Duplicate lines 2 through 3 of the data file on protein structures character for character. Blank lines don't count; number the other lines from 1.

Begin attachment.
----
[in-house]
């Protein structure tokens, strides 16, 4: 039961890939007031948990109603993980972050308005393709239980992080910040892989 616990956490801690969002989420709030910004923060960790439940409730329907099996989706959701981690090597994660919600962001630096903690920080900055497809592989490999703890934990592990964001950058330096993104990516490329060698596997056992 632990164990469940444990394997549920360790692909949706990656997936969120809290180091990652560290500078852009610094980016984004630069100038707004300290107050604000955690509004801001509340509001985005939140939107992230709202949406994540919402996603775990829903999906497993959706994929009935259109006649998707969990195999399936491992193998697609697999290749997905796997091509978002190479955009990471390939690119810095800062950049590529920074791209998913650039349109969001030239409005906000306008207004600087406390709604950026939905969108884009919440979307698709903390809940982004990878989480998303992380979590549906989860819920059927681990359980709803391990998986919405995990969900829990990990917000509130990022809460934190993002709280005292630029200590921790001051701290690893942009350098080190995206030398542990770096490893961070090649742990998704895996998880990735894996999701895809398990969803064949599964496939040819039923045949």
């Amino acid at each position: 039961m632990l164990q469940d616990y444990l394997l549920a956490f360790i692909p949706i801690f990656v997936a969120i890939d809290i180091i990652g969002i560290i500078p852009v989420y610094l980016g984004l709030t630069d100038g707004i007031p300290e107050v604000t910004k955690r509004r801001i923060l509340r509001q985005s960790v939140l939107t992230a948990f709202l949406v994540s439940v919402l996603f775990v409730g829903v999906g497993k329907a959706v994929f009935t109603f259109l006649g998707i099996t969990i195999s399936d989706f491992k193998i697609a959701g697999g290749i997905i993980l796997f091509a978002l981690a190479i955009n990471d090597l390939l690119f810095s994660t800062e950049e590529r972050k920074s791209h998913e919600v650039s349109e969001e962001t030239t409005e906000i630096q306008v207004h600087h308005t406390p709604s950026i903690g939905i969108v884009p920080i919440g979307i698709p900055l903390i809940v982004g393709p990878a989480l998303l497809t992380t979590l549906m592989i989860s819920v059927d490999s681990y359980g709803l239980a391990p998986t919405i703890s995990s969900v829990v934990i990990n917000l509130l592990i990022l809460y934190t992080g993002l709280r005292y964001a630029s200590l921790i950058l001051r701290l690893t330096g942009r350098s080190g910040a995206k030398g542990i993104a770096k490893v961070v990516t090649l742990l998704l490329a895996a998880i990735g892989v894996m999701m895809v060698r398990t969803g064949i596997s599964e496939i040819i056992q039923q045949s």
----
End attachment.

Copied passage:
């Protein structure tokens, strides 16, 4: 039961890939007031948990109603993980972050308005393709239980992080910040892989 616990956490801690969002989420709030910004923060960790439940409730329907099996989706959701981690090597994660919600962001630096903690920080900055497809592989490999703890934990592990964001950058330096993104990516490329060698596997056992 632990164990469940444990394997549920360790692909949706990656997936969120809290180091990652560290500078852009610094980016984004630069100038707004300290107050604000955690509004801001509340509001985005939140939107992230709202949406994540919402996603775990829903999906497993959706994929009935259109006649998707969990195999399936491992193998697609697999290749997905796997091509978002190479955009990471390939690119810095800062950049590529920074791209998913650039349109969001030239409005906000306008207004600087406390709604950026939905969108884009919440979307698709903390809940982004990878989480998303992380979590549906989860819920059927681990359980709803391990998986919405995990969900829990990990917000509130990022809460934190993002709280005292630029200590921790001051701290690893942009350098080190995206030398542990770096490893961070090649742990998704895996998880990735894996999701895809398990969803064949599964496939040819039923045949």
């Amino acid at each position: 039961m632990l164990q469940d616990y444990l394997l549920a956490f360790i692909p949706i801690f990656v997936a969120i890939d809290i180091i990652g969002i560290i500078p852009v989420y610094l980016g984004l709030t630069d100038g707004i007031p300290e107050v604000t910004k955690r509004r801001i923060l509340r509001q985005s960790v939140l939107t992230a948990f709202l949406v994540s439940v919402l996603f775990v409730g829903v999906g497993k329907a959706v994929f009935t109603f259109l006649g998707i099996t969990i195999s399936d989706f491992k193998i697609a959701g697999g290749i997905i993980l796997f091509a978002l981690a190479i955009n990471d090597l390939l690119f810095s994660t800062e950049e590529r972050k920074s791209h998913e919600v650039s349109e969001e962001t030239t409005e906000i630096q306008v207004h600087h308005t406390p709604s950026i903690g939905i969108v884009p920080i919440g979307i698709p900055l903390i809940v982004g393709p990878a989480l998303l497809t992380t979590l549906m592989i989860s819920v059927d490999s681990y359980g709803l239980a391990p998986t919405i703890s995990s969900v829990v934990i990990n917000l509130l592990i990022l809460y934190t992080g993002l709280r005292y964001a630029s200590l921790i950058l001051r701290l690893t330096g942009r350098s080190g910040a995206k030398g542990i993104a770096k490893v961070v990516t090649l742990l998704l490329a895996a998880i990735g892989v894996m999701m895809v060698r398990t969803g064949i596997s599964e496939i040819i056992q039923q045949s």